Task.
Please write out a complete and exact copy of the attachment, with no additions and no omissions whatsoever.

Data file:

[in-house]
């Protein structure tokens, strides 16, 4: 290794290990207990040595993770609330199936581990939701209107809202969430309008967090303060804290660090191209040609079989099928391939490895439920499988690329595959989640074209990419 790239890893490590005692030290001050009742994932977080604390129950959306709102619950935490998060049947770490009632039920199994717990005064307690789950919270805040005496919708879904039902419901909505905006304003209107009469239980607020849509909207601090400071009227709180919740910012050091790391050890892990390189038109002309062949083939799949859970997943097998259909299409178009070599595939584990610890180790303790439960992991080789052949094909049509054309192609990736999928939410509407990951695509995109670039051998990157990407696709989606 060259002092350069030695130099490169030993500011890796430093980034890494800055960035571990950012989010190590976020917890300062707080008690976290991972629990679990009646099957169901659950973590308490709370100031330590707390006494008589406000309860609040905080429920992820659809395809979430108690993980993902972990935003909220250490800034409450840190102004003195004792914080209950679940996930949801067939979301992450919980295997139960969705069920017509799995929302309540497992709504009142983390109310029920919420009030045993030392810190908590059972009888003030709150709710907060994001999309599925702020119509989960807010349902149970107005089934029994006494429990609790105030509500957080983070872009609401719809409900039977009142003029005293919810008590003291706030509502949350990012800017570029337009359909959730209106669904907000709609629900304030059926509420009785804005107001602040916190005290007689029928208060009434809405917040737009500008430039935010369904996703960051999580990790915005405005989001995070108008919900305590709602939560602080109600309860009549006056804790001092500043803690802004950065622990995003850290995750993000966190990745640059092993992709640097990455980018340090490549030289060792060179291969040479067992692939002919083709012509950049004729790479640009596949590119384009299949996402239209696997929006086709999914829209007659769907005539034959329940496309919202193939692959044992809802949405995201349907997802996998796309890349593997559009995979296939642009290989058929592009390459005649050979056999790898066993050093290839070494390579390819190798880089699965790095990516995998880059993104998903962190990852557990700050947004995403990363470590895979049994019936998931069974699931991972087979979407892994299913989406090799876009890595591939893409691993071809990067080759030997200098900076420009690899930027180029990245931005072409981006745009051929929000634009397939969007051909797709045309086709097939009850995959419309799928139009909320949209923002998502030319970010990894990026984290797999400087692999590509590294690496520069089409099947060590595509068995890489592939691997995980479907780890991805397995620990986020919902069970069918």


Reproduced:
[in-house]
């Protein structure tokens, strides 16, 4: 290794290990207990040595993770609330199936581990939701209107809202969430309008967090303060804290660090191209040609079989099928391939490895439920499988690329595959989640074209990419 790239890893490590005692030290001050009742994932977080604390129950959306709102619950935490998060049947770490009632039920199994717990005064307690789950919270805040005496919708879904039902419901909505905006304003209107009469239980607020849509909207601090400071009227709180919740910012050091790391050890892990390189038109002309062949083939799949859970997943097998259909299409178009070599595939584990610890180790303790439960992991080789052949094909049509054309192609990736999928939410509407990951695509995109670039051998990157990407696709989606 060259002092350069030695130099490169030993500011890796430093980034890494800055960035571990950012989010190590976020917890300062707080008690976290991972629990679990009646099957169901659950973590308490709370100031330590707390006494008589406000309860609040905080429920992820659809395809979430108690993980993902972990935003909220250490800034409450840190102004003195004792914080209950679940996930949801067939979301992450919980295997139960969705069920017509799995929302309540497992709504009142983390109310029920919420009030045993030392810190908590059972009888003030709150709710907060994001999309599925702020119509989960807010349902149970107005089934029994006494429990609790105030509500957080983070872009609401719809409900039977009142003029005293919810008590003291706030509502949350990012800017570029337009359909959730209106669904907000709609629900304030059926509420009785804005107001602040916190005290007689029928208060009434809405917040737009500008430039935010369904996703960051999580990790915005405005989001995070108008919900305590709602939560602080109600309860009549006056804790001092500043803690802004950065622990995003850290995750993000966190990745640059092993992709640097990455980018340090490549030289060792060179291969040479067992692939002919083709012509950049004729790479640009596949590119384009299949996402239209696997929006086709999914829209007659769907005539034959329940496309919202193939692959044992809802949405995201349907997802996998796309890349593997559009995979296939642009290989058929592009390459005649050979056999790898066993050093290839070494390579390819190798880089699965790095990516995998880059993104998903962190990852557990700050947004995403990363470590895979049994019936998931069974699931991972087979979407892994299913989406090799876009890595591939893409691993071809990067080759030997200098900076420009690899930027180029990245931005072409981006745009051929929000634009397939969007051909797709045309086709097939009850995959419309799928139009909320949209923002998502030319970010990894990026984290797999400087692999590509590294690496520069089409099947060590595509068995890489592939691997995980479907780890991805397995620990986020919902069970069918």